Building Resilience, Powering Performance

One of my clients showed me the JD of a job he was considering applying to, and one of the required qualities mentioned in this JD was the ability to multitask. My client feels he is good at multitasking. He has even mentioned it on his resume.

According to research, only about 2.5% of people can simultaneously handle multiple streams of information and activities. However, many more people think that they have this ability.

It is considered cool to be a multi-tasker. We want to fill every pause with activity and a chance to deal with something. We even believe that doing one thing at a time is boring. The result is a dozen open windows, multiple unfinished tasks, a feeling of not being productive enough, and the pressure of dealing with so much unfinished work. 

The word multitasking is a misnomer. When you think you are multitasking, you are not doing more things simultaneously but rapidly switching back and forth between various items. This switching takes a toll on our efficiency because as we toggle from one task to another, our mind needs time to recall what we were doing, where we were, and how to proceed and then repeat it. This juggling slows us down, reduces our creativity, and makes our work prone to error.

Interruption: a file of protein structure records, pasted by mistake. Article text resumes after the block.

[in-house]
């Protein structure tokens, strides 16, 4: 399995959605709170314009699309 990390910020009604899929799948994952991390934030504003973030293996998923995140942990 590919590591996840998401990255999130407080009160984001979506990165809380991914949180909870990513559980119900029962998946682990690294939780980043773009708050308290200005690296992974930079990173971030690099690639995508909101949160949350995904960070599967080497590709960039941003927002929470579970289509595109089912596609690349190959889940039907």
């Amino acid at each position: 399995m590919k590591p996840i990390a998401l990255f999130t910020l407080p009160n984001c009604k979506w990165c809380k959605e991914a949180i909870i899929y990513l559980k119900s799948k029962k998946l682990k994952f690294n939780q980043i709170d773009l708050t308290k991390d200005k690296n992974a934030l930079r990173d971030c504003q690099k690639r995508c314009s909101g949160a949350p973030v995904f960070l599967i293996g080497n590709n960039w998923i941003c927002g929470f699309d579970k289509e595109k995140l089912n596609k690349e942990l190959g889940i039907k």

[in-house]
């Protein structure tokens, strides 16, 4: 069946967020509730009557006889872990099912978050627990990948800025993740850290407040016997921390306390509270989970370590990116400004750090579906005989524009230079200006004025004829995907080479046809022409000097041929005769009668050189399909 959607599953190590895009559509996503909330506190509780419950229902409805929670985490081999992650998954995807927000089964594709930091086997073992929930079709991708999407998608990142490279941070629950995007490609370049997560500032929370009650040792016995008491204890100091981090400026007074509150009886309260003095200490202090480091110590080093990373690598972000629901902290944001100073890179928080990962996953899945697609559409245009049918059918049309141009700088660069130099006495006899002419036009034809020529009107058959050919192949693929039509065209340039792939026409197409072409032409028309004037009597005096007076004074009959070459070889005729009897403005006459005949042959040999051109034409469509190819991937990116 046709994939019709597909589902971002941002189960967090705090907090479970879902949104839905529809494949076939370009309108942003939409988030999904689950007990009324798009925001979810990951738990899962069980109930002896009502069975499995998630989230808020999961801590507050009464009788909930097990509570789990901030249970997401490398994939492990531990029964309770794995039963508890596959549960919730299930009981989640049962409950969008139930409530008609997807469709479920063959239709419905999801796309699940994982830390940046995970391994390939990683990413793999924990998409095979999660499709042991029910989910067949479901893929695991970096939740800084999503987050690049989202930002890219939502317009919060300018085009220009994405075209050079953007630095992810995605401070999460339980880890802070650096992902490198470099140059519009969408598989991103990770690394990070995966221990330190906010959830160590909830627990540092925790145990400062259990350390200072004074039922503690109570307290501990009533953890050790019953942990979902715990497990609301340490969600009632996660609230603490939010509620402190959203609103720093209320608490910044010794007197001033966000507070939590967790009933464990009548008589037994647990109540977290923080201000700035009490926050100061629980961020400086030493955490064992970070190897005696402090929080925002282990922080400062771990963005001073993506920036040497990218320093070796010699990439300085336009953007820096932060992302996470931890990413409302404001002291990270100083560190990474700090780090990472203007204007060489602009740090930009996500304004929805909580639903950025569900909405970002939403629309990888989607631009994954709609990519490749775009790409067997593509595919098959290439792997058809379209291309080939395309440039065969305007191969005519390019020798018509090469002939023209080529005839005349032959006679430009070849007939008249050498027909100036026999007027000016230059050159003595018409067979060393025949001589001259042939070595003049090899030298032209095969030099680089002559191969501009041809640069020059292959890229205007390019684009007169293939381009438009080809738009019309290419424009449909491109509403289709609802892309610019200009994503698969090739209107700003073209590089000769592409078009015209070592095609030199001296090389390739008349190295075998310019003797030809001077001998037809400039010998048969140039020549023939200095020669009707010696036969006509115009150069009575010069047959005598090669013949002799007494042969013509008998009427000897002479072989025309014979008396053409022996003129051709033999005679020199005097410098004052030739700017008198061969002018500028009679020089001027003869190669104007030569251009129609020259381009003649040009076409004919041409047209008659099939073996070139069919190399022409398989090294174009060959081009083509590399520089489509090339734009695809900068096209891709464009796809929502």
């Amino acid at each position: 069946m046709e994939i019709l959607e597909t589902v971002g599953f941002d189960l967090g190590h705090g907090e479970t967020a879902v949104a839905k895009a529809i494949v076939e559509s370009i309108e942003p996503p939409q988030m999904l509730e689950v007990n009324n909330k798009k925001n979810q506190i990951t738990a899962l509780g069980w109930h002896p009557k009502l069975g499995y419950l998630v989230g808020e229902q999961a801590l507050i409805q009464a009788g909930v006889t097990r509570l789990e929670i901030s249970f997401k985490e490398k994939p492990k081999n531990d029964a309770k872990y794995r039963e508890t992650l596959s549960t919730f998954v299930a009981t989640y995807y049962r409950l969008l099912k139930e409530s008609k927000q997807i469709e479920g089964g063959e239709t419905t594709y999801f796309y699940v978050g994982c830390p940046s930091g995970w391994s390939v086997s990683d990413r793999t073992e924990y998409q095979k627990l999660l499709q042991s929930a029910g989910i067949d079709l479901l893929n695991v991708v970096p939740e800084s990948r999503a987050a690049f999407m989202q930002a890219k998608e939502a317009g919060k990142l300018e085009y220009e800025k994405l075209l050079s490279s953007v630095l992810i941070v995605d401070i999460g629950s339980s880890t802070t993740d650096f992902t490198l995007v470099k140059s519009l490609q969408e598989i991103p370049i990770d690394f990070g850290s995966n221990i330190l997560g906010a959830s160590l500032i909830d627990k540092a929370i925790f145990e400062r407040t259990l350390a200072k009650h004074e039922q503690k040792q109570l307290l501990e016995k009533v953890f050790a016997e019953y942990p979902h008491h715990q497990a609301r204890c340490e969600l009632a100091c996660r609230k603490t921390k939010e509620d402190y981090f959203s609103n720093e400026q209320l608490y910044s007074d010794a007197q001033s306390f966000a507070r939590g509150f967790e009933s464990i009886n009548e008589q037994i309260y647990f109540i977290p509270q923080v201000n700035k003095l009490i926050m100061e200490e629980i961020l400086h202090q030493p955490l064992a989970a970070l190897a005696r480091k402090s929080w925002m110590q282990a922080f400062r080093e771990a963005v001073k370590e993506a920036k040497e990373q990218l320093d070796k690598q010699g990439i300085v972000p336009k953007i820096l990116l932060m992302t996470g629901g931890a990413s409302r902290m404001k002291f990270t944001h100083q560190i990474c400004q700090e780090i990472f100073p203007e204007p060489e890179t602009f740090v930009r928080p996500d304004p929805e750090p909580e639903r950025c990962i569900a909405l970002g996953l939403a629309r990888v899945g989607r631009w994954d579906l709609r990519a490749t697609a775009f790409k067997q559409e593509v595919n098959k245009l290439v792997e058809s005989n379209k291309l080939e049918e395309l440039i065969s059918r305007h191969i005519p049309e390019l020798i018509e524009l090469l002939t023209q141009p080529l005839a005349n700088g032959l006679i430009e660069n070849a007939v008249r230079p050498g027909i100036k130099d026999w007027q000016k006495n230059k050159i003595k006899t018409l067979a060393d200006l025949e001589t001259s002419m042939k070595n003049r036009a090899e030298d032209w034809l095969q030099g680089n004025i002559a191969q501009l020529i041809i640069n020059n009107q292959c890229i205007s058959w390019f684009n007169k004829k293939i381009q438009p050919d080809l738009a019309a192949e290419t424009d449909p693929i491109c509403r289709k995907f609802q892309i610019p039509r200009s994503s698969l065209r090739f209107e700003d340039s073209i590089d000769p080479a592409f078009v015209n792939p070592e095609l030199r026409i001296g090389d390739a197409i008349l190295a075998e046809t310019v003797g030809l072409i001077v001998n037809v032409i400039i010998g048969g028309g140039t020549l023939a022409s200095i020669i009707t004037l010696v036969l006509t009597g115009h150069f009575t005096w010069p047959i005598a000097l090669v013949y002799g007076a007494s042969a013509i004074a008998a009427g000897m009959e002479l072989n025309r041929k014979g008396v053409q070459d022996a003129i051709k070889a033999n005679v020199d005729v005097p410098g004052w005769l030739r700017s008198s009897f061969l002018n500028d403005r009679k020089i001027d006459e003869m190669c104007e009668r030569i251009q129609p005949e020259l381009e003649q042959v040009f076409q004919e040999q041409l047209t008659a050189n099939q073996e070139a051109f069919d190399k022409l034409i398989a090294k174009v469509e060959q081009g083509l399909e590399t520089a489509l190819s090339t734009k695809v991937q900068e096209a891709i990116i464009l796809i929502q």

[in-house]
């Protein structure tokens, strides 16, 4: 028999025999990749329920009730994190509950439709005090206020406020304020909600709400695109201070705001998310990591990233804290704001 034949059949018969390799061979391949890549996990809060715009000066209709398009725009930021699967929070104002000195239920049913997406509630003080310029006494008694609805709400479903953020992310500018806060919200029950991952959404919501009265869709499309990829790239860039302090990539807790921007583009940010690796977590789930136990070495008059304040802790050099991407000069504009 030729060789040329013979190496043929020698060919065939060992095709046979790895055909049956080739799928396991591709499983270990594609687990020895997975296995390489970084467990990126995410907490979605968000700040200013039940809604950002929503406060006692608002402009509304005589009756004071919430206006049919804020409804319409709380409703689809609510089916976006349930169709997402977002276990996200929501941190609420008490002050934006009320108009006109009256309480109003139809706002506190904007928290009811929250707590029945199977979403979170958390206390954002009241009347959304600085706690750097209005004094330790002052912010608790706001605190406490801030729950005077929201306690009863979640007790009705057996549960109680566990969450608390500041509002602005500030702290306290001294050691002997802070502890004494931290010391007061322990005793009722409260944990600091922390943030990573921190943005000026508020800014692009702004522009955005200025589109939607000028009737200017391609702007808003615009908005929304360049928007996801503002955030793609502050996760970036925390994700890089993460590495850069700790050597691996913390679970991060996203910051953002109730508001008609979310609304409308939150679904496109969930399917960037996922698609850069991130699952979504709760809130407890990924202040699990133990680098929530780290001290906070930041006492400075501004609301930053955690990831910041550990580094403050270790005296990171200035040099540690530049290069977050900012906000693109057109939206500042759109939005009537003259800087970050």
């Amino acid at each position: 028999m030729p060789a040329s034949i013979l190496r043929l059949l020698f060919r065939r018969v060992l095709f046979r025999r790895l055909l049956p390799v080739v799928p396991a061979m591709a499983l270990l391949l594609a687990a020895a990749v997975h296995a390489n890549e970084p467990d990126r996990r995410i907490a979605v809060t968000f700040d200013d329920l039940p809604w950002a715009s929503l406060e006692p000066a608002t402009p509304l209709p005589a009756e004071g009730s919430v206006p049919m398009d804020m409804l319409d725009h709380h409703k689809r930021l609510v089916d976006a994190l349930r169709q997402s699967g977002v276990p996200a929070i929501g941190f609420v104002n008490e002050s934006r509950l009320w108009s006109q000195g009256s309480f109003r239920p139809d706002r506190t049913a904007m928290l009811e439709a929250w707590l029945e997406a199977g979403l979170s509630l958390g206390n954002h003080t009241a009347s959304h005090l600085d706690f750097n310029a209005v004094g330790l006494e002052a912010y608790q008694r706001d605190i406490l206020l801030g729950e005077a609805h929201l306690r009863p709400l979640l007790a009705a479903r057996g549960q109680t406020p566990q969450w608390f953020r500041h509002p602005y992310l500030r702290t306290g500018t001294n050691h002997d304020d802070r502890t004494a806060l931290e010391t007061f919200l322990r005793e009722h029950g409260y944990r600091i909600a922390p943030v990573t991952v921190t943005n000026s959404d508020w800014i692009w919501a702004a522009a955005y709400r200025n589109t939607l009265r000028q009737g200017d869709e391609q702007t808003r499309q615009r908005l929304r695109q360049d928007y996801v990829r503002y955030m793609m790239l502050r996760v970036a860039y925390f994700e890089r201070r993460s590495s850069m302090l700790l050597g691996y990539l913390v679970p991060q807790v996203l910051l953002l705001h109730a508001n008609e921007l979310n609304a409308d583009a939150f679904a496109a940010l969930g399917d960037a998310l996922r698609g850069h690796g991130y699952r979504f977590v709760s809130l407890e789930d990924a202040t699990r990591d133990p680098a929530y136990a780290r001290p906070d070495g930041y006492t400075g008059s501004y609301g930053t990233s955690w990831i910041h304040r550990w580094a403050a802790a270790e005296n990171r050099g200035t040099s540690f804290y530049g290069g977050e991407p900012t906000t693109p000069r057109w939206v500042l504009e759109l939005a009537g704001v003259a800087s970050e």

There is enough research to prove that humans cannot multitask. Our brains are capable of doing one cognitively demanding thing at a time. Trying to do multiple things at once is less efficient than focusing on one task at a time. Multitasking interferes with working memory and causes poor performance.

Research also proves that variety leads to happiness over more extended periods of time. Over shorter periods, like a few minutes or an hour, more number of activities impacts productivity and cause unhappiness.

If you are inspired to break the habit of multitasking, you can try the following tips –

Prioritize. Evaluate the various things you are tempted to do and determine what you must focus on first. Limit the number of things you would try to accomplish in a day rather than looking at a long list of ‘to-do’s.’

Focus on any one task at a given point in time. You may use a technique like Pomodoro to allot time to specific tasks and dedicate that time only to the allotted task.

Plan what to pair together if you cannot avoid multitasking. When you need to work on multiple things simultaneously, combine something that needs lesser cognitive resources, like folding laundry, with something that requires more focus, like having a conversation.

Limit distractions. Switch off notifications on your phone and laptop. Create a ‘do not disturb’ boundary for the blocks of time when you want to do focused work.

Practice mindfulness. Adding mindfulness exercises to your routine can improve your focus and ability to pay attention to one thing at a time.

By focusing on one task at a time, you can improve your productivity, reduce stress levels, and achieve better results. So, the next time you feel tempted to juggle multiple tasks simultaneously, remember that it’s okay to slow down and take things one step at a time. By prioritizing, planning, and eliminating distractions, you can stay focused, get more done, and be happier.